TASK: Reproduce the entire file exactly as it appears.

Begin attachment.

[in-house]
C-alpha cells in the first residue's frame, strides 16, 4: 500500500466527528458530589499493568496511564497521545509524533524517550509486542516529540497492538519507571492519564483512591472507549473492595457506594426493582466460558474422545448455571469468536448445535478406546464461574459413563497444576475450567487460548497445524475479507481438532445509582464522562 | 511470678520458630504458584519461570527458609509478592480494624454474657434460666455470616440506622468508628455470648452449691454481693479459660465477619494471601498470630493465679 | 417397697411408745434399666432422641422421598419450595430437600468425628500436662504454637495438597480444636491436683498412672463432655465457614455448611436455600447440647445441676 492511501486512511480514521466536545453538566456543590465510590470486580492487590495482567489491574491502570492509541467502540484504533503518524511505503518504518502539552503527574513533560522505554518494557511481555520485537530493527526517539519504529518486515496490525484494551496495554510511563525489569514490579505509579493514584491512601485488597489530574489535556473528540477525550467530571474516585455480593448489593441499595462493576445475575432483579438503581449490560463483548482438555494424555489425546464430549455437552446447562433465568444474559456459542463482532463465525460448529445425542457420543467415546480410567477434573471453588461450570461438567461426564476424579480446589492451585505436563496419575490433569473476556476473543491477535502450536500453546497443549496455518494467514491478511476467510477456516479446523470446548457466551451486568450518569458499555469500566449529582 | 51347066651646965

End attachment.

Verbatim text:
[in-house]
C-alpha cells in the first residue's frame, strides 16, 4: 500500500466527528458530589499493568496511564497521545509524533524517550509486542516529540497492538519507571492519564483512591472507549473492595457506594426493582466460558474422545448455571469468536448445535478406546464461574459413563497444576475450567487460548497445524475479507481438532445509582464522562 | 511470678520458630504458584519461570527458609509478592480494624454474657434460666455470616440506622468508628455470648452449691454481693479459660465477619494471601498470630493465679 | 417397697411408745434399666432422641422421598419450595430437600468425628500436662504454637495438597480444636491436683498412672463432655465457614455448611436455600447440647445441676 492511501486512511480514521466536545453538566456543590465510590470486580492487590495482567489491574491502570492509541467502540484504533503518524511505503518504518502539552503527574513533560522505554518494557511481555520485537530493527526517539519504529518486515496490525484494551496495554510511563525489569514490579505509579493514584491512601485488597489530574489535556473528540477525550467530571474516585455480593448489593441499595462493576445475575432483579438503581449490560463483548482438555494424555489425546464430549455437552446447562433465568444474559456459542463482532463465525460448529445425542457420543467415546480410567477434573471453588461450570461438567461426564476424579480446589492451585505436563496419575490433569473476556476473543491477535502450536500453546497443549496455518494467514491478511476467510477456516479446523470446548457466551451486568450518569458499555469500566449529582 | 51347066651646965